"This reason is right now to be decided by NASA next year, the large space telescopes will have our priority over the next few decades," says Douglas. "At the time of this decision, the Hubble Space Telescope took its decision in the 1960s, but it was not started in the 1990s."

Star Fleet

The Cahoy Laboratory develops laser communications for use in CubeSats, which can be built in space at a cost of conventional spacecraft and use shoebox-sized satellites in the space.

For this new research, researchers could use a laser-embedded CubeSat or SmallSat lesser than the stability of a large and segmented space telescope for the NASA LUVOIR (UV Optical Infrared Surveyor) after a conceptual design that includes a lot of mirrors that would be mounted in space.

Researchers believe that this telescope must still be still for 10 minutes (with a quarter of a hydrogen atom diameter), an internal coronation must take measures to measure the light of a planet, apart from the star.

"As regards the space field, like a small change in the sun's angle or a part of the change in the number of heat dissipated around the nuclear one, it will cause small structural expansion or contraction," Douglas says. "If you get abuse of around 10 picometers, you start changing the starlight model within the telescope and you can not completely change the changes to reflect the planet's reflective light."

The team created the laser scintillator with a global design that would be far away from a telescope, like a fixed star, about ten miles, which would go back and send the light to the telescope mirrors, each of which would reflect light laser for the camera's embroidering. This camera should reflect the phase of the reflected light over time. The change in 10 picometers or more indicates the commitment to telescope stability. In this way, they can be straightened directly onto the actuators.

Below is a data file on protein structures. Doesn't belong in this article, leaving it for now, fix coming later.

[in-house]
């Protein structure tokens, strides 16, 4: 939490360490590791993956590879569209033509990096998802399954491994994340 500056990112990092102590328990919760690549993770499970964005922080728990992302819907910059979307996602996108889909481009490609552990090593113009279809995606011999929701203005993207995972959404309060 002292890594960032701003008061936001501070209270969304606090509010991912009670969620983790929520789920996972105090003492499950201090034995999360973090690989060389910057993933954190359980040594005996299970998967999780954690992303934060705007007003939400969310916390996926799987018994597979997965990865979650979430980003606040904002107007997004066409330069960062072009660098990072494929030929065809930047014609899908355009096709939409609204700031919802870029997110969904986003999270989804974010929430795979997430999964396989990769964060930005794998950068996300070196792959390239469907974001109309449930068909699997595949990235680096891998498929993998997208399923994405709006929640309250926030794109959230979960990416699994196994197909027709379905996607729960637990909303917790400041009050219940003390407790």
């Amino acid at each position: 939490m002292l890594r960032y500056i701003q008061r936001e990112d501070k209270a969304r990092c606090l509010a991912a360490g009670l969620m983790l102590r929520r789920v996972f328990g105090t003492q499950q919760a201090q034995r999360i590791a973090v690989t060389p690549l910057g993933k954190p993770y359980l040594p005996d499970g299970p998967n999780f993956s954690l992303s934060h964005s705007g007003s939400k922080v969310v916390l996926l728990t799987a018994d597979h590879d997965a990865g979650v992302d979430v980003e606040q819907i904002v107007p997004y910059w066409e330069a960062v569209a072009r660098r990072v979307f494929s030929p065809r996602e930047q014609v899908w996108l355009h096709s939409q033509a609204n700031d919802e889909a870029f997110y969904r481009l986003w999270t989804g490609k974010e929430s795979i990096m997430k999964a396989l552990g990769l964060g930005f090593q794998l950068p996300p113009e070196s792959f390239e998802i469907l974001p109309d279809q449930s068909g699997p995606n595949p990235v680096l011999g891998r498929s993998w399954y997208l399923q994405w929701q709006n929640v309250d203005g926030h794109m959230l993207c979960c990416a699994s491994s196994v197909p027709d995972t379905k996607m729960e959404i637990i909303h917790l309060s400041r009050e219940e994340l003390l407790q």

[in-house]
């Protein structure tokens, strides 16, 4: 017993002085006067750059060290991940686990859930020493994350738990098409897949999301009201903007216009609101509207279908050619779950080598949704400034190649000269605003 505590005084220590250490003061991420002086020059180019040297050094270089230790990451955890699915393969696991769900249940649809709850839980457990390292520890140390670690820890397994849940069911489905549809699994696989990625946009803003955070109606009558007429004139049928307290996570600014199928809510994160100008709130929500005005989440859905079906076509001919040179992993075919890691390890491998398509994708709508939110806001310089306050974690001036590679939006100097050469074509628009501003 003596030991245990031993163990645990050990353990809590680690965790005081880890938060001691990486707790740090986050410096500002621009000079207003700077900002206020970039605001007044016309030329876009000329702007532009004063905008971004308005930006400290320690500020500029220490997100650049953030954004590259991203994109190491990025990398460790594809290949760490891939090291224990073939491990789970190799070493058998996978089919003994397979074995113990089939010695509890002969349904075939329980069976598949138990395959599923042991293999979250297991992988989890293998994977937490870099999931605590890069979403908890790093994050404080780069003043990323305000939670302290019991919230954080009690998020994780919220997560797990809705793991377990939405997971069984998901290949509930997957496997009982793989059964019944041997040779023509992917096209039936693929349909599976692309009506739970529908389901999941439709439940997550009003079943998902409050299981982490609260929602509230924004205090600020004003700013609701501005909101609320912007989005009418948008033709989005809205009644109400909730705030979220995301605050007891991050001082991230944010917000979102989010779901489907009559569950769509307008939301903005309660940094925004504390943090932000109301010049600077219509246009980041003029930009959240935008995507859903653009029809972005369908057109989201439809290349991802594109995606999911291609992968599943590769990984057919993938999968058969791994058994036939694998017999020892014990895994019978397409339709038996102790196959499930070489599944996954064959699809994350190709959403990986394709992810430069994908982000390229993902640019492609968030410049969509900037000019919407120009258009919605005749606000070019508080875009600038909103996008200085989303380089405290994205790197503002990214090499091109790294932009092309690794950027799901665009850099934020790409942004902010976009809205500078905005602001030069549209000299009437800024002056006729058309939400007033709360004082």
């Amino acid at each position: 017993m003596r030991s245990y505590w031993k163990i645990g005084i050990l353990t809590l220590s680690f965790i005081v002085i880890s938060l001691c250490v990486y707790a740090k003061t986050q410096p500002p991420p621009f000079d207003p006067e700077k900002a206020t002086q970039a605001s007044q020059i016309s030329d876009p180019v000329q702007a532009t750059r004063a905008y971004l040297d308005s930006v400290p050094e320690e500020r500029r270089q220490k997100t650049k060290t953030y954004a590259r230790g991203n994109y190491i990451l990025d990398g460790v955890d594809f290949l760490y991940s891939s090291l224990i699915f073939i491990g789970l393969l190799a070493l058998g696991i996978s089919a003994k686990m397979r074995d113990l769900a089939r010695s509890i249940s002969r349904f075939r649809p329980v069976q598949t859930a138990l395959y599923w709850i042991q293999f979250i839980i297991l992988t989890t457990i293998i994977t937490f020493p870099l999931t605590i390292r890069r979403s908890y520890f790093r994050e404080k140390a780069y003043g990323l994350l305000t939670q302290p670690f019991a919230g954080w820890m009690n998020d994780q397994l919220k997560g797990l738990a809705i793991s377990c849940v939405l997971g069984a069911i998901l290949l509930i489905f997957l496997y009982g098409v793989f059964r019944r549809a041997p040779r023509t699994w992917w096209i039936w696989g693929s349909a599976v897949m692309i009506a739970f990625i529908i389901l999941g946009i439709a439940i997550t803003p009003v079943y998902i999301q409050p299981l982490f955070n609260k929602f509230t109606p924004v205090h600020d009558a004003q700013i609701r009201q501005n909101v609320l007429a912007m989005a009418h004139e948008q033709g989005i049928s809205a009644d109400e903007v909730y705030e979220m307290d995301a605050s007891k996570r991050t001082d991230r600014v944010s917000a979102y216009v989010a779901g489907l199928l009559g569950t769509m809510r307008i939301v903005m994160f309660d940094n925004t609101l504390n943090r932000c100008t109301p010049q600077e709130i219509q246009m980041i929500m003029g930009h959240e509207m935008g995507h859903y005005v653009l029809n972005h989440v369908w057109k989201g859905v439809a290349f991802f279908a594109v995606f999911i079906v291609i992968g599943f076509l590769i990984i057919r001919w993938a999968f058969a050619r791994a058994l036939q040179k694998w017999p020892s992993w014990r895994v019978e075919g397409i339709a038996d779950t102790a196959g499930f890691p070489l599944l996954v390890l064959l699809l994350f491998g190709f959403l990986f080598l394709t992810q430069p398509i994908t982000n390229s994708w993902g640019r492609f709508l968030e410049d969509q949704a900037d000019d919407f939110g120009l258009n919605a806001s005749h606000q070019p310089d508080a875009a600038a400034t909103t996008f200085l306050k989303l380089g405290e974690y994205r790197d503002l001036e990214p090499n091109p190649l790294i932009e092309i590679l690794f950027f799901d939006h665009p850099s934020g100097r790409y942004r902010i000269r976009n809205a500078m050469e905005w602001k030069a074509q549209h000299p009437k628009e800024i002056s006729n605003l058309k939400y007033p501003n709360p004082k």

In order to see Laser's guide-star design via today's laser technology, Douglas and Cahoy collaborated with United States colleagues with various brightness sources, for example, how bright the laser can provide a specific information on a telescope position or provide stability to the space's large telescopes Using Stability Segment Models. They created some laser transmitter sets and calculated that Laser should be more stable, stable and powerful laser, to act as a trusted driver.

In general, laser-based star designs have been found to exist because of the existence of technology, and the system incorporates SmallSat into a very small capsule footer. As Douglas says, the only driver could follow the "look" of the telescope, while traveling from one star to another, the telescope changes its observational goals. However, a smaller spacecraft would need to travel hundreds of thousands of miles away from the remote telescope when the telescope looks at other stars.

Instead, Douglas could open a small manual fleet for something, because, to stabilize television, it helps you to survey multiple exoplanetary systems. Cahoy has said that the ultimate success of NASA's MarCo CubeSats success, as Mars Knowledge Cape, is evidence of CubeSats's propulsion systems working in interplanetary space, long periods and long distances.

"We are currently looking at existing propulsion systems to correctly calculate it, and how many vessels would be leapfrogging in space," says Douglas. "After all, we believe it is a way to avoid the cost of large space telescopes and the cost of these segments."

Reference: "Laser guide star for segment segments for wide space telescopes I. Implantación de exoplaneo terrestre de detección y observatorio de estabilidad", E. S. Douglas et al., 2019, January 4, Astronomical Magazine. [http://iopscience.iop.org/article/10.3847/1538-3881/aaf385, preprint: https://arxiv.org/abs/1811.05309].

Continue on SpaceRef Twitter and like it on Facebook.

[ad_2]
Source link